How does your holiday smell? What what do you wish…
Stress is a hard-to-avoid, daily occurrence in most of our lives. Whether from pressure we place on ourselves, or pressure from work or relationships, it can damage on both our minds and bodies. Headaches, muscle tension, fatigue, an inability to concentrate, or (some would argue) even contribute to serious disease—stress can reveal itself in a myriad ways.
In observance of National Stress Awareness Day, we’re reminding you to take some time for yourself, to go for a long walk or have a hot bath—and of course, smell the flowers.
Need help with your de-stressing plan? We spoke to Kate Ross LeBlanc, the founder and CEO of Saje Natural Wellness which just opened new a new store in Toronto after 23 years operating solely out of British Columbia, about how to manage and what scents can help alleviate certain stress-induced issues.
FIRST QUESTION: Stress has a huge impact on our daily lives—can you talk a bit about how it affects us?
KATE ROSS LEBLANC: Stress is definitely subjective; something that causes me stress might be easy for someone else to handle. It exists everywhere, from pressure we put on ourselves, to outside variables we have no control over. We give the word “stress” a lot of power. I like to remind myself that stress is synonymous with change, meaning that stress also occurs when something positive happens such as a promotion at work or a second date with someone we really like. We have a tendency to view stress as purely negative. Just as we can see nervousness as fuel or “an adrenaline rush” before a big presentation, we can use stress as a motivator to initiate positive change in our lives.
Q: How do you approach treating or reducing stress?
LEBLANC: For me, it’s more about how I choose to react to stress, as stress affects each and every one of us differently. Since there will always be stressors or variables we don’t have control over, the best suggestion I can offer is to be open to changing your perspective about stress. Our thoughts are incredibly powerful and knowing that there will inevitably be challenges in life, if we see these as opportunities for growth, we can manage our stress with more grace and ease. We can also use the tools we have around us, such as natural remedies, for extra support. Essential oils of lavender, chamomile, neroli, rosewood and many more are all great for easing the stresses of daily life.
Q: Can you talk about the link between scent and its relation to relaxation?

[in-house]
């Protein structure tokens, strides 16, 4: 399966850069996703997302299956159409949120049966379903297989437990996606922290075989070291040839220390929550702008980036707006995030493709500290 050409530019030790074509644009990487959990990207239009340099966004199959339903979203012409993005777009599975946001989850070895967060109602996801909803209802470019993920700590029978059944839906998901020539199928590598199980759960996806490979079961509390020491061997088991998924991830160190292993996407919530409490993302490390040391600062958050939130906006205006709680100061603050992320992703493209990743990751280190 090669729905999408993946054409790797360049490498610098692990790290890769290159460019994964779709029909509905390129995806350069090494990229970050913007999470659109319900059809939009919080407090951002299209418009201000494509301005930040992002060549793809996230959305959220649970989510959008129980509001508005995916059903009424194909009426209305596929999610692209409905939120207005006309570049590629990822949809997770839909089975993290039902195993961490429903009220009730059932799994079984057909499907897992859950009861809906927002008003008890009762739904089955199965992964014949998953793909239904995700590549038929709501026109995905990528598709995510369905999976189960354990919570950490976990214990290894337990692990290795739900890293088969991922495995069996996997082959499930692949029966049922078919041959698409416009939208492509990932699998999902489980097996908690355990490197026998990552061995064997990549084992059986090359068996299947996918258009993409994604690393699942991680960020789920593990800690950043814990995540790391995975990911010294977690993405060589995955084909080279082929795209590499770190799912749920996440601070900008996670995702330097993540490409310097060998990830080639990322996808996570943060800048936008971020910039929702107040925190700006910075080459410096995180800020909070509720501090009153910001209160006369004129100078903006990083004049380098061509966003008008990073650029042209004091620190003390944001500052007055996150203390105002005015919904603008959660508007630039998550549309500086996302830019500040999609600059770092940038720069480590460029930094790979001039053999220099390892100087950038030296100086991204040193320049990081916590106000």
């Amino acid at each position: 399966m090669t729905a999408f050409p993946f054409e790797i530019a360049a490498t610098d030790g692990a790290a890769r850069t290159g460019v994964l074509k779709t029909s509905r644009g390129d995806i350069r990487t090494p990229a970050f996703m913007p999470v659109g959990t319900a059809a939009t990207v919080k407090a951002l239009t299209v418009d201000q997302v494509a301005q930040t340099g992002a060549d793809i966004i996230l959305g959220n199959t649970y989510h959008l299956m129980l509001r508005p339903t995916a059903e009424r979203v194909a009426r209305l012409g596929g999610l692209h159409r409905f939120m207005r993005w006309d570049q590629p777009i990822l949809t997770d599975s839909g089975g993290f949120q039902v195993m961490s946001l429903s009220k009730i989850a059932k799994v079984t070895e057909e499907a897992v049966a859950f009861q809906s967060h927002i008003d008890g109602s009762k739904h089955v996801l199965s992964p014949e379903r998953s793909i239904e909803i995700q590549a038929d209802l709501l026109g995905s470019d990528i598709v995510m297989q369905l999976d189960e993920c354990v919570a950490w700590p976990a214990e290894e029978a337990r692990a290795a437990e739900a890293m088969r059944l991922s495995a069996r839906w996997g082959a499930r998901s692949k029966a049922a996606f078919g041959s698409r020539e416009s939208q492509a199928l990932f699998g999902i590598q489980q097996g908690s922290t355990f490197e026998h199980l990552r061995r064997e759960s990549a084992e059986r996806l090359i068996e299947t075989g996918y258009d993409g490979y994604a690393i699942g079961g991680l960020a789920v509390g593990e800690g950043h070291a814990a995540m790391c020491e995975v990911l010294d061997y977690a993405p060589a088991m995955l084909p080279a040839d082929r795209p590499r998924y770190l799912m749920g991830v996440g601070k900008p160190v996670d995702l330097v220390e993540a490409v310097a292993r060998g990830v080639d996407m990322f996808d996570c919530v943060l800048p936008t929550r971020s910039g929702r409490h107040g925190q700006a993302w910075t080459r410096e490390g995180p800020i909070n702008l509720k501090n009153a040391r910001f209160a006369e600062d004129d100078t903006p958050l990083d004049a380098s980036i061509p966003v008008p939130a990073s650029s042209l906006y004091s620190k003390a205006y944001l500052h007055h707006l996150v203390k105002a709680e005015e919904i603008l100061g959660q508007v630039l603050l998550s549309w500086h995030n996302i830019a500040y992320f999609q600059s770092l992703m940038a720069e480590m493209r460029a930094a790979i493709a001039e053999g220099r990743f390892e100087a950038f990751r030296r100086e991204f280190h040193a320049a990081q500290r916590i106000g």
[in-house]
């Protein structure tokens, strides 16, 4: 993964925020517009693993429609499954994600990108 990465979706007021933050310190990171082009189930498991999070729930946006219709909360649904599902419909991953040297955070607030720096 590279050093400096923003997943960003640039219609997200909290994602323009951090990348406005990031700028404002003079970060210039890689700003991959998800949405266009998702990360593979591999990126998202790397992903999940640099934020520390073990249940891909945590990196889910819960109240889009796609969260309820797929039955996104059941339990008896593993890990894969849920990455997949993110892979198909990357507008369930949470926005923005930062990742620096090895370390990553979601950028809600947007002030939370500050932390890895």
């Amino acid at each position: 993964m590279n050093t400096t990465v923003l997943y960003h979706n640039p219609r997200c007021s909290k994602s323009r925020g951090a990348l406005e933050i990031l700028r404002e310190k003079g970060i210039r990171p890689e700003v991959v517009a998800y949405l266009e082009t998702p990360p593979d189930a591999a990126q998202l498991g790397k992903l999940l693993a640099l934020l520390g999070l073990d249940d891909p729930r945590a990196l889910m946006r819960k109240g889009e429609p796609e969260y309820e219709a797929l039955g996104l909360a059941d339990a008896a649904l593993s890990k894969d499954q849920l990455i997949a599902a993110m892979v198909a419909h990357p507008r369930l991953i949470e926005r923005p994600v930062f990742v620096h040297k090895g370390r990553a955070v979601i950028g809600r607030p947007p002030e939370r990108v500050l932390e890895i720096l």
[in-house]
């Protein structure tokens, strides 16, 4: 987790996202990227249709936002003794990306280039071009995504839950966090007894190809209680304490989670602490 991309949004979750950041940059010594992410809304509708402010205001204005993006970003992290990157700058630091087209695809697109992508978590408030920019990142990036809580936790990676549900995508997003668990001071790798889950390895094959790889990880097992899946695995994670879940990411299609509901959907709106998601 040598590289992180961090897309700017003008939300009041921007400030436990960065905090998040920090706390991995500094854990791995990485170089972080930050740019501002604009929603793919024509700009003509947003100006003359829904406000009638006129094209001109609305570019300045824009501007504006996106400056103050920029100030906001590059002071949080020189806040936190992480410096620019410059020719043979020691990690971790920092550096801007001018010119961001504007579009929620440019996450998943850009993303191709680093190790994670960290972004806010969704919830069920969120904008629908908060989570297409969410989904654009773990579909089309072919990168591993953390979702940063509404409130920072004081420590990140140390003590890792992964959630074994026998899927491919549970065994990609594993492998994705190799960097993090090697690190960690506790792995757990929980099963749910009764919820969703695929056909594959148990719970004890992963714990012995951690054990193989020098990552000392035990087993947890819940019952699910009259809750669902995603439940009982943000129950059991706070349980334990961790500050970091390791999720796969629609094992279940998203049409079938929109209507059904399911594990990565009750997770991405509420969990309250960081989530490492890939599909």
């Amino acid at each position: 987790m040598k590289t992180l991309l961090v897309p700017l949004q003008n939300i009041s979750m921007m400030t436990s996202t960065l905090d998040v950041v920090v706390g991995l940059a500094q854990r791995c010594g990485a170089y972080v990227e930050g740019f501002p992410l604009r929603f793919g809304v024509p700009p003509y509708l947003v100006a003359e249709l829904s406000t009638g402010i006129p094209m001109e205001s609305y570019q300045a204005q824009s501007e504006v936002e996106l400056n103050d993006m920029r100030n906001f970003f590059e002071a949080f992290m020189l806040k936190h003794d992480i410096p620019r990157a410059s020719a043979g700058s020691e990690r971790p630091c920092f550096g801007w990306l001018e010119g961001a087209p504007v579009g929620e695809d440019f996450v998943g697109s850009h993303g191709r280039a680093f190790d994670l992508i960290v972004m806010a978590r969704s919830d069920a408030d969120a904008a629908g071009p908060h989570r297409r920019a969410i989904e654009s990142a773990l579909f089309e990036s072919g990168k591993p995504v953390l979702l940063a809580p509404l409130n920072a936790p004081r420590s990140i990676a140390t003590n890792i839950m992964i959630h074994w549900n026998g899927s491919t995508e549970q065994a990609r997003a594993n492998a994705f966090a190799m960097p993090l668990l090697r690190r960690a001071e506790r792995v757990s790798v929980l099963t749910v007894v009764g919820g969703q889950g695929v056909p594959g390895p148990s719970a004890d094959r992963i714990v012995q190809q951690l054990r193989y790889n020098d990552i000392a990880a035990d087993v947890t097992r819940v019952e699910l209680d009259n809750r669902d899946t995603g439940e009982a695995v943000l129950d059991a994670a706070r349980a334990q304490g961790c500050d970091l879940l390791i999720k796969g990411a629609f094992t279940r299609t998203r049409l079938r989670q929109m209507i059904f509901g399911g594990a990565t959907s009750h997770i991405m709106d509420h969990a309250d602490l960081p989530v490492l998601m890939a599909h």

LEBLANC: The olfactory system, our sense of smell, is directly connected to the limbic system in the brain. The limbic system is sometimes referred to as the “reptilian brain” as it is instinctive. Response to scent is automatic, meaning we don’t have time to think about a smell before deciding whether we like it or not. It is also tied in with both our memories and our emotions, which is why, in rare cases, some people don’t like scents that most find relaxing. If they have a painful memory associated with a scent, it will be off-putting, and again, this response is automatic.
When humans relied solely on our senses to keep us safe from harm, the sense of smell directed us towards plants that were good for us and away from plants that were poisonous. Even today, in our Saje stores, some blends are attractive to some while repellent to others. However, we stopped relying on our sense of smell to keep us safe so it stopped working for us in that way. If we really check in though, as we use our sense of smell, we automatically know what will relax us.
Q: What are some specific scents that help to relieve stress or promote relaxation?
LEBLANC: A blend of essential oils is so much more powerful than a single note oil due to the increased potency and combined healing powers of the oils, so I would say our Stress Release, Unwind, and Tranquility blends would relieve stress and promote relaxation. For example, the Stress Release Bath, Body and Massage Oil combines lavender, chamomile, orange and vetiver to soothe, balance and help alleviate mild symptoms of anxiety and nervousness. For single note oils, typically, lavender, chamomile, marjoram, vetiver, patchouli, neroli, rosewood, cedarwood, and sandalwood are all very calming and soothing.
Q: How and why do these scents work to relieve stress and promote relaxation?
LEBLANC: When inhaled or applied topically, essential oils have a great impact on our mental and emotional wellness. Because they are cleansing, when inhaled, they cause us to open our lungs and breathe more deeply, similar to the effect of walking in a rainforest or by the ocean. When we breathe more deeply, the body relaxes and tension is released. As blood flow becomes more regulated, constricted blood vessels relax, helping us to think more clearly. As well, the association (memory/emotion) connected with essential oils that are deeply relaxing is soothing to the mind, calming anxiety, stress and irritability.
Q: If you could impart one piece of advice to help people find a way to relax, what would it be?
LEBLANC: No matter what happens, you will get through it, so make the journey an adventure!
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